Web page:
Oklahoma’s Own Mister Ed: The Legendary Stars Final Resting Place

Updated on March 19, 2018
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Eric Standridge is a freelance writer with an interest in history. His main focus is writing about Oklahoma.

What does Oklahoma have in common with a talking horse? Mr. Ed, of course! For those who don’t remember, Mr. Ed was a black and white television sitcom that ran from 1961 through 1966. The show featured a talking horse and his owner, Wilber Post. This iconic T.V. show was so popular because it was one of the few ever created by this time that centered on a non-human star.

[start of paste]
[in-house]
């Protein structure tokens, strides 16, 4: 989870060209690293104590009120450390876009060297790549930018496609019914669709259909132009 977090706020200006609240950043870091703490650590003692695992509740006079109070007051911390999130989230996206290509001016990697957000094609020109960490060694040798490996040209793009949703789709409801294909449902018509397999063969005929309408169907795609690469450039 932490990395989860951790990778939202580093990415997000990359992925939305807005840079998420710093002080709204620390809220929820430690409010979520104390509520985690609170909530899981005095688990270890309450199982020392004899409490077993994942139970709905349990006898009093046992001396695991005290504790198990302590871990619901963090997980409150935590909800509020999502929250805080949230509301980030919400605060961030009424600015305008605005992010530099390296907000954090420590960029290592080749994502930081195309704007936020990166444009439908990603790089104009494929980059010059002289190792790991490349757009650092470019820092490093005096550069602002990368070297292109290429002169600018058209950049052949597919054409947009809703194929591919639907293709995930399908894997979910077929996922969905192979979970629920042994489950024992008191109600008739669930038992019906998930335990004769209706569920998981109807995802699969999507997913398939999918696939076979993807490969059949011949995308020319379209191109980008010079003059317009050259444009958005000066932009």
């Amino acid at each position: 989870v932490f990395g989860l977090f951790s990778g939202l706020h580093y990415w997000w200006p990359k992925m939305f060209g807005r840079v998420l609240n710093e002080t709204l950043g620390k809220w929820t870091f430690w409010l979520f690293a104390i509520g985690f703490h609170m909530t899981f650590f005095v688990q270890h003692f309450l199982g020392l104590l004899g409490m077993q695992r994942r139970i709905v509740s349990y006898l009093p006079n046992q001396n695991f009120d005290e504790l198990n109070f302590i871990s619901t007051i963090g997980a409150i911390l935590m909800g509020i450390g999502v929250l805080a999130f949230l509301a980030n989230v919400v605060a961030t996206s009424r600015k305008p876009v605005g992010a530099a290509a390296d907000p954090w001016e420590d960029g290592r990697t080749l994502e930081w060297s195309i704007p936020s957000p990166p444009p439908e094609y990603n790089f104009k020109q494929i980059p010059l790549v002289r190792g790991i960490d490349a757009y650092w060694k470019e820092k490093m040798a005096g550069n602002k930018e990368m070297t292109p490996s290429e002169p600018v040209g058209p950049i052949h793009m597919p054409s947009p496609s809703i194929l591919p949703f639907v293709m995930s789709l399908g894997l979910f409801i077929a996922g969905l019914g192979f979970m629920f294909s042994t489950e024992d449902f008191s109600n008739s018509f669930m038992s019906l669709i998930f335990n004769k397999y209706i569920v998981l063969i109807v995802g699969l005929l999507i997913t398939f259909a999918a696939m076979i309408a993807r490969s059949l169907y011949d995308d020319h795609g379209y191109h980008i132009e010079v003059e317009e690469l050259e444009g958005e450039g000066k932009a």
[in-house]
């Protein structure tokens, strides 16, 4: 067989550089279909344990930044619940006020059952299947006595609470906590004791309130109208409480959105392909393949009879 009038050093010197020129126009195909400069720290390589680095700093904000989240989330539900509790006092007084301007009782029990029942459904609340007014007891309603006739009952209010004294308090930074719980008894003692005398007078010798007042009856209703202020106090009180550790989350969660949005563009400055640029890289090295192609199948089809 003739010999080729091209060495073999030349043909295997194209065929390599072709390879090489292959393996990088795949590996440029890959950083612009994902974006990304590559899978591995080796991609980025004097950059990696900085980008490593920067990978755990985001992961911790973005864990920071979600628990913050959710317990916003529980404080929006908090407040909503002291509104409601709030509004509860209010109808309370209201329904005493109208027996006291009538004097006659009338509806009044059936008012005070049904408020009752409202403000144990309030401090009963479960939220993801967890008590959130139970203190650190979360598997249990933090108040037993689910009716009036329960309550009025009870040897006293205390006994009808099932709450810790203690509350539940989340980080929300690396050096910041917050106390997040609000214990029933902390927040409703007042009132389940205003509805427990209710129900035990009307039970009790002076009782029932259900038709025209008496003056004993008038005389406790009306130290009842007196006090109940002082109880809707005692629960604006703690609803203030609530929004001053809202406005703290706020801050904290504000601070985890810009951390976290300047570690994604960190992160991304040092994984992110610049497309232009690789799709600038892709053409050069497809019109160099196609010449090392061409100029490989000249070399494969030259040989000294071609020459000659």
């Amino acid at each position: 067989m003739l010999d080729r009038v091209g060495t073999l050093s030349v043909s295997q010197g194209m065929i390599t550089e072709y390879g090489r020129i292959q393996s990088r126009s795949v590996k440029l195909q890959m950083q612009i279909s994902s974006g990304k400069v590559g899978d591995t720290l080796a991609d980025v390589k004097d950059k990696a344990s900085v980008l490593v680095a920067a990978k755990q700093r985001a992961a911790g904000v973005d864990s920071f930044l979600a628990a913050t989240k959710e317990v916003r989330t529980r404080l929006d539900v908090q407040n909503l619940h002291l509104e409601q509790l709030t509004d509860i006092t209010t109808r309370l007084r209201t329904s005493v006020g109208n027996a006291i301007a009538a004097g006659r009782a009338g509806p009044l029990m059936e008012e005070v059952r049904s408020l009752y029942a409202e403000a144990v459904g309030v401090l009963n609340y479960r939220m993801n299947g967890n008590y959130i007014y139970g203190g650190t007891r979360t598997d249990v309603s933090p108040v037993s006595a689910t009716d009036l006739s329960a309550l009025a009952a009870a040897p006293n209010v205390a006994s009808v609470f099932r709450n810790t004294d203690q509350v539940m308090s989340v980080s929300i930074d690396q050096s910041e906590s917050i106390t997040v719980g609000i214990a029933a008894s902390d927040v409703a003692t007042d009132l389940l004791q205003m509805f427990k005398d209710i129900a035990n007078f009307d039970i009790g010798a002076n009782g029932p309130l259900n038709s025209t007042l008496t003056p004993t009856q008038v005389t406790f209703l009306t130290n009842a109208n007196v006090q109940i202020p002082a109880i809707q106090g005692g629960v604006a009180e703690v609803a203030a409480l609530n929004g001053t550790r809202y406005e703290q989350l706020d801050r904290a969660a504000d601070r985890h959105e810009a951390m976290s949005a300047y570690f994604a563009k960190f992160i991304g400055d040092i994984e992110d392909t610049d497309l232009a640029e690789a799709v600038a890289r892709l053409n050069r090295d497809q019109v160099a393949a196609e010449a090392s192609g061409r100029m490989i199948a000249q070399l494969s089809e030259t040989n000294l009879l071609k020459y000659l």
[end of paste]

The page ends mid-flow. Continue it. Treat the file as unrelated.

The premise behind the show was that Wilber was the only one who could ever hear the talking horse. This made for a large number of comedic situations as people wondered just who Wilber was talking to.

Mr. Ed initially gained a small cult following, but this blossomed out until people all across the country were talking about the talking horse. Although the series hasn’t seen a new episode in over 50 years, it still remains a huge part of today’s pop culture.

A horse is a horse, of course, of course,

And no one can talk to a horse of course

That is, of course, unless the horse is the famous Mister Ed.

Mister Ed Comes to Oklahoma

When Mister Ed finally went off air, the famous horse moved to a ranch just north of Tahlequah.

Well, one of the horses anyway. Technically, there were two horses that played the famous role.